Additionally, we are extremely pleased to have been selected by Routledge as one of their “high impact” journals. Journal of Human Trafficking was chosen because its published content has positively impacted society and policy making. We will leverage this prestige to continue to attract more impactful authors in our quest to combat human trafficking and contemporary slavery. 

“Impact” is difficult to quantify.  However, the concept in relation to “high impact” journals is framed by the United Nations’ (UN) 17 Sustainable Development Goals.  These goals provide a global blueprint for ending poverty, improving health and education, reducing inequality, and growing the economy—on a global level.  In effect, the ultimate goal is overall health and wellbeing for the planet, as well as all of the planet’s peoples.     

Please share why you have selected the respective UN Sustainable Development Goal(s) for Journal of Human Trafficking? 

  • Goal 5- Gender Equality 
  • Goal 12- Responsible Production and Consumption  
  • Goal 16- Peace, Justice, and Strong Institutions 

These three Sustainable Development goals were selected because each is—either directly or indirectly—associated with the elimination of human trafficking and slavery.  Goals 5 (Gender Equality) and #6 (Peace, Justice, and Strong Institutions) are clearly related to anti-trafficking scholarship.  Goal 12 is less obvious to some.  However, Goal #12 (Responsible Production and Consumption) is directly related to the promotion of Fair Trade production, advocacy, and marketing practices, in addition to consumer knowledge and choice.  When one considers the amount and types of scholarly work related to Fair Trade practices, the connection to Goal 12 with the mission and scope of Journal of Human Trafficking is evident!   

How do you empower authors to make an impact with their research?  

To empower authors, Journal of Human Trafficking provides a resource for the international community to combat human trafficking, develop effective, evidence-based policy, and lessen the knowledge gaps.  By publishing in Journal of Human Trafficking, authors’ efforts serve to inform the knowledge base of those indirectly or just beginning their scholarly or research-related efforts and allows both readers and authors to find important information through one source.  Journal of Human Trafficking also grants free access to a number of articles, thus making information accessible to anyone interested in being more informed. Finally, Journal of Human Trafficking is interdisciplinary, allowing both readers and authors exposure to and an opportunity to learn from those with different backgrounds. As human trafficking is a multi-faceted issue, it is vital that there is interdisciplinary exchange of information and collaboration.  

Are authors seeing the real-world impact of their research after they have contributed to Journal of Human Trafficking? 

I have heard from multiple authors that the constructive feedback they’ve received on their manuscripts has substantially improved the focus and perceived contributions of their papers—this is not unusual at all.  Beyond this, I can safely say that the work of any given author often impacts and influences the work and knowledge base of subsequent author(s) — as clearly seen in how prior work/research/scholarship is cited in subsequent articles— and often referred to by others as a platform or foundation on which they build their own work.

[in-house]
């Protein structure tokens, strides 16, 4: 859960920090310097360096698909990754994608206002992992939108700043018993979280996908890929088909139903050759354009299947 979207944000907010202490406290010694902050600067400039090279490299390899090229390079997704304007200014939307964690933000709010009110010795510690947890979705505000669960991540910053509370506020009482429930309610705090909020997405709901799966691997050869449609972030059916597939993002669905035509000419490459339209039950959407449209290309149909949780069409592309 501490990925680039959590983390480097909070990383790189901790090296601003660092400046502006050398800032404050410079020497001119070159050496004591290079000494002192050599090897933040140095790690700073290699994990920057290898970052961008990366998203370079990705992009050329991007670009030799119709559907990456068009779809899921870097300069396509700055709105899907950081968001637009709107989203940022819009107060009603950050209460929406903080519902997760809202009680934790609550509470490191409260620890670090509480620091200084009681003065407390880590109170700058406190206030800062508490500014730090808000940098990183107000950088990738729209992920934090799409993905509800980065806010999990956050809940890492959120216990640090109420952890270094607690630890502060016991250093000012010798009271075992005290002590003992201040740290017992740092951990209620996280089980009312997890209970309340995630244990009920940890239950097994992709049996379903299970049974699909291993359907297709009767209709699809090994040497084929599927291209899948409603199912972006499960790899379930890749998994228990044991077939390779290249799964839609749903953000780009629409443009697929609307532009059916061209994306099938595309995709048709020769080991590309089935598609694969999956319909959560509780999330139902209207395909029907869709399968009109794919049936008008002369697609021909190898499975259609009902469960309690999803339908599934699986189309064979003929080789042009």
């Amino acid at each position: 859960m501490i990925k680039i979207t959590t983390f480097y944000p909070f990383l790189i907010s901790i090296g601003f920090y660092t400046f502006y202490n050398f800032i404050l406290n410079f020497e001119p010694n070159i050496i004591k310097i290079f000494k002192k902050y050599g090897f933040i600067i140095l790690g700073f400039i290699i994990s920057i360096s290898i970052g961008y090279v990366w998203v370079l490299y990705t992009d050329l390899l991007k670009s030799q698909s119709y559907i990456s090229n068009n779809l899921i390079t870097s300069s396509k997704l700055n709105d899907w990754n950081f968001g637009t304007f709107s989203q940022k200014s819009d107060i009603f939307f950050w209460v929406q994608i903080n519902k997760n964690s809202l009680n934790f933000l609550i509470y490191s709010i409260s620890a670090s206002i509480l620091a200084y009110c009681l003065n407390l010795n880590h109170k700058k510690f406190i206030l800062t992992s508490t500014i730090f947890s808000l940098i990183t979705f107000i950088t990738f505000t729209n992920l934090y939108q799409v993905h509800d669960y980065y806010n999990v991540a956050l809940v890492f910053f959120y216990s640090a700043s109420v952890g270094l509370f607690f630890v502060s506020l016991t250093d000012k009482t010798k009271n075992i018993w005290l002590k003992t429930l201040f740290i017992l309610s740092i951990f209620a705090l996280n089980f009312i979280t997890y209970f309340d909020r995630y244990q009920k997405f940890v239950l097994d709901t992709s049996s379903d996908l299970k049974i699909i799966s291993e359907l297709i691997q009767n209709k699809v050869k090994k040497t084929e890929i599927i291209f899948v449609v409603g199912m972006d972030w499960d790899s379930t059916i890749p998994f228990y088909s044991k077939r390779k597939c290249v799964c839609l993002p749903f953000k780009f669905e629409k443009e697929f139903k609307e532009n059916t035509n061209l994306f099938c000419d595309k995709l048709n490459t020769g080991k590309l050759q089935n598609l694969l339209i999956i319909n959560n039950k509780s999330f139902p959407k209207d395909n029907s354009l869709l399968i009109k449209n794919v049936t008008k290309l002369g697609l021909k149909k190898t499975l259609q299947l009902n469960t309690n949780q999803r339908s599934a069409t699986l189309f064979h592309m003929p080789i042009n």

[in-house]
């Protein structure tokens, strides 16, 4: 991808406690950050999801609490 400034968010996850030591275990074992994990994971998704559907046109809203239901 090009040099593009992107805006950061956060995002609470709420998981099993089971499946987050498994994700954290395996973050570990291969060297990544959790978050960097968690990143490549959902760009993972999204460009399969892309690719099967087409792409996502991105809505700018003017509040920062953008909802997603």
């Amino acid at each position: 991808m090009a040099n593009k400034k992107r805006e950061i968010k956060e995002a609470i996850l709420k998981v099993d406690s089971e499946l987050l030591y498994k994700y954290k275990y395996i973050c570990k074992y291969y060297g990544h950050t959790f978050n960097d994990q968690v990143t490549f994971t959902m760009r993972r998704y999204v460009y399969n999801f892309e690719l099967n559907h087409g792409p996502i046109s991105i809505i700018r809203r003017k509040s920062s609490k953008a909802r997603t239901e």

I can also share an email I received when we were in the initial stages of getting Journal of Human Trafficking published; as someone pouring tremendous energy into the development of the Journal, this was incredible moving for me—and reflective of the impact Journal of Human Trafficking would eventually have!   

Dear Dr. Dalla, 

I stumbled across your effort to create a journal for human trafficking, and I just wanted to thank you.  As an Iowa pastor, I used to think nothing good could come out of Nebraska, but you have certainly dispelled that presupposition!  One of the great difficulties we have had with law enforcement and politicians around the country has been the availability of peer-reviewed data which can inform decision and policy-making.  I cannot help but think such a journal will be a powerful tool for forcing people in power to act.  They are sometimes affected by the personal stories of survivors, but they are often blown away by quantifiable data.  Thank you so much for your effort to get this done! 

Where do you see the Journal in 5 years’ time? Is there anything specific you want to achieve?  

We are fortunate to have seen the early years of Journal of Human Trafficking as promising ones, with steady growth in a number of areas, including high-quality submissions, and increased recognition and respect among readers and authors.  Moving forward, we hope to continue growth in these areas and to also see an increase in submissions from authors, researchers, and scholars from outside the US, Canada, and the UK. We are also presently in the process of developing a professional organization open to those working in the field that the Journal would be a major part of.    

Finally, how can authors contribute impactful research to Journal of Human Trafficking 

The research obviously must be done well and must address an issue that is important and essential to any of the numerous and inherent aspects related to human trafficking. Impactful research begins at the feet of the researcher.  Our role at Journal of Human Trafficking is to continue to provide a platform where that type of work and scholarship can be heard as far and as wide as possible. 

Rochelle L. Dalla

Editor-in-Chief

University of Nebraska at Lincoln

rdalla1@unl.edu